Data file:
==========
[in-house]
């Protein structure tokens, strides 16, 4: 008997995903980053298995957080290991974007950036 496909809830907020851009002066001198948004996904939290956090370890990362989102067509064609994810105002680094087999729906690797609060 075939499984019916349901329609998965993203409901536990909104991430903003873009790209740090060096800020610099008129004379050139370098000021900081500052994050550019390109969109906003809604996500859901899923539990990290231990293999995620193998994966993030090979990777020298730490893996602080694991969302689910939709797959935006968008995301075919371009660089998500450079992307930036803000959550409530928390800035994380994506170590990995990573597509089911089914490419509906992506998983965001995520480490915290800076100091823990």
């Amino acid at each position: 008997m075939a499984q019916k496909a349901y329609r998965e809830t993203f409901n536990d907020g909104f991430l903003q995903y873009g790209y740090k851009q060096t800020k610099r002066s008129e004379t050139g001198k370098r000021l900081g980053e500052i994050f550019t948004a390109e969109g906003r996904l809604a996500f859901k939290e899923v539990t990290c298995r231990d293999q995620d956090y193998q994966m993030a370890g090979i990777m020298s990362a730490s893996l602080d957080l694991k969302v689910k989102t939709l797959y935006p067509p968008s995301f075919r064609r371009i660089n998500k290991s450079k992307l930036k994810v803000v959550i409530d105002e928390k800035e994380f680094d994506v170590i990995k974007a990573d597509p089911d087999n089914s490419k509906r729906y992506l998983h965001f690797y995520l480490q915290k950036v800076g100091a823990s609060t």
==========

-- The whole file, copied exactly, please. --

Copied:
[in-house]
């Protein structure tokens, strides 16, 4: 008997995903980053298995957080290991974007950036 496909809830907020851009002066001198948004996904939290956090370890990362989102067509064609994810105002680094087999729906690797609060 075939499984019916349901329609998965993203409901536990909104991430903003873009790209740090060096800020610099008129004379050139370098000021900081500052994050550019390109969109906003809604996500859901899923539990990290231990293999995620193998994966993030090979990777020298730490893996602080694991969302689910939709797959935006968008995301075919371009660089998500450079992307930036803000959550409530928390800035994380994506170590990995990573597509089911089914490419509906992506998983965001995520480490915290800076100091823990």
């Amino acid at each position: 008997m075939a499984q019916k496909a349901y329609r998965e809830t993203f409901n536990d907020g909104f991430l903003q995903y873009g790209y740090k851009q060096t800020k610099r002066s008129e004379t050139g001198k370098r000021l900081g980053e500052i994050f550019t948004a390109e969109g906003r996904l809604a996500f859901k939290e899923v539990t990290c298995r231990d293999q995620d956090y193998q994966m993030a370890g090979i990777m020298s990362a730490s893996l602080d957080l694991k969302v689910k989102t939709l797959y935006p067509p968008s995301f075919r064609r371009i660089n998500k290991s450079k992307l930036k994810v803000v959550i409530d105002e928390k800035e994380f680094d994506v170590i990995k974007a990573d597509p089911d087999n089914s490419k509906r729906y992506l998983h965001f690797y995520l480490q915290k950036v800076g100091a823990s609060t």